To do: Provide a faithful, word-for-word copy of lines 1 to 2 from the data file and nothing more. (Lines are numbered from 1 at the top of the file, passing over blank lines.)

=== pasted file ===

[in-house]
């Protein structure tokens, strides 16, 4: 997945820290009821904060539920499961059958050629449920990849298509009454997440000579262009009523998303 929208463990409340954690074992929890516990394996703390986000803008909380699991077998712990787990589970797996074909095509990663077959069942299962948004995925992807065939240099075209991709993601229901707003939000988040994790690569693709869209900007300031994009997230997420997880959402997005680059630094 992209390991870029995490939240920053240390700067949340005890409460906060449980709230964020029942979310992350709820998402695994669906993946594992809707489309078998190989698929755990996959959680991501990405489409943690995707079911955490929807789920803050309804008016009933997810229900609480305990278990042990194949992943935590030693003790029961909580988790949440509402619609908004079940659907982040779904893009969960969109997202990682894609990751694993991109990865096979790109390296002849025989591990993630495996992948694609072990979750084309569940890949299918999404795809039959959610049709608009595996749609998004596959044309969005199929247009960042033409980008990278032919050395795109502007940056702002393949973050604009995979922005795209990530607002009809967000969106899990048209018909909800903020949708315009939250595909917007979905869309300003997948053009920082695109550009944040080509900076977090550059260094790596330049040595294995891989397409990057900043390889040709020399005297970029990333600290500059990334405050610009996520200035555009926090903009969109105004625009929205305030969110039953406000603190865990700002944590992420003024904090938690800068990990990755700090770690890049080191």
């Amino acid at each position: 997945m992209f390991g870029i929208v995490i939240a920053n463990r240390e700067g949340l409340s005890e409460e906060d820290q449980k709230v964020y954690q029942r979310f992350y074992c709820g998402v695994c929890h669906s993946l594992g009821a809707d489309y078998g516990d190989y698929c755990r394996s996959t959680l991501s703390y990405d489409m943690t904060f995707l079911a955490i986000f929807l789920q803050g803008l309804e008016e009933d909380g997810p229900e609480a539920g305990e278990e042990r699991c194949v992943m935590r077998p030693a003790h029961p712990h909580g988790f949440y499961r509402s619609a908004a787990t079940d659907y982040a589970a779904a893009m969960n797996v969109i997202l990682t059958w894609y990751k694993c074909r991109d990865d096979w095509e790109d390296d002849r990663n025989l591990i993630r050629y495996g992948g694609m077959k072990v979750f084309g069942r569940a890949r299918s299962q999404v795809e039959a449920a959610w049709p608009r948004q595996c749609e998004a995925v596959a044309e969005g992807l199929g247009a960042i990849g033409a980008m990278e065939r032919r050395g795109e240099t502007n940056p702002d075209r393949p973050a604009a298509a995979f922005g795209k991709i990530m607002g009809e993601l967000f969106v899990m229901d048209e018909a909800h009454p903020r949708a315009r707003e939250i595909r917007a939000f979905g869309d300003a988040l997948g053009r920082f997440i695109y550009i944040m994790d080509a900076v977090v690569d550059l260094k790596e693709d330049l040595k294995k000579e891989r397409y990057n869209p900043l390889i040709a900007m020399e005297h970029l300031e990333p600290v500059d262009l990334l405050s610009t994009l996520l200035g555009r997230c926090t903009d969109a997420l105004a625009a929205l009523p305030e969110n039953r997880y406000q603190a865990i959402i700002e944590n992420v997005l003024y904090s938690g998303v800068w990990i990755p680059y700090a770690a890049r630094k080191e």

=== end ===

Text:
[in-house]
């Protein structure tokens, strides 16, 4: 997945820290009821904060539920499961059958050629449920990849298509009454997440000579262009009523998303 929208463990409340954690074992929890516990394996703390986000803008909380699991077998712990787990589970797996074909095509990663077959069942299962948004995925992807065939240099075209991709993601229901707003939000988040994790690569693709869209900007300031994009997230997420997880959402997005680059630094 992209390991870029995490939240920053240390700067949340005890409460906060449980709230964020029942979310992350709820998402695994669906993946594992809707489309078998190989698929755990996959959680991501990405489409943690995707079911955490929807789920803050309804008016009933997810229900609480305990278990042990194949992943935590030693003790029961909580988790949440509402619609908004079940659907982040779904893009969960969109997202990682894609990751694993991109990865096979790109390296002849025989591990993630495996992948694609072990979750084309569940890949299918999404795809039959959610049709608009595996749609998004596959044309969005199929247009960042033409980008990278032919050395795109502007940056702002393949973050604009995979922005795209990530607002009809967000969106899990048209018909909800903020949708315009939250595909917007979905869309300003997948053009920082695109550009944040080509900076977090550059260094790596330049040595294995891989397409990057900043390889040709020399005297970029990333600290500059990334405050610009996520200035555009926090903009969109105004625009929205305030969110039953406000603190865990700002944590992420003024904090938690800068990990990755700090770690890049080191």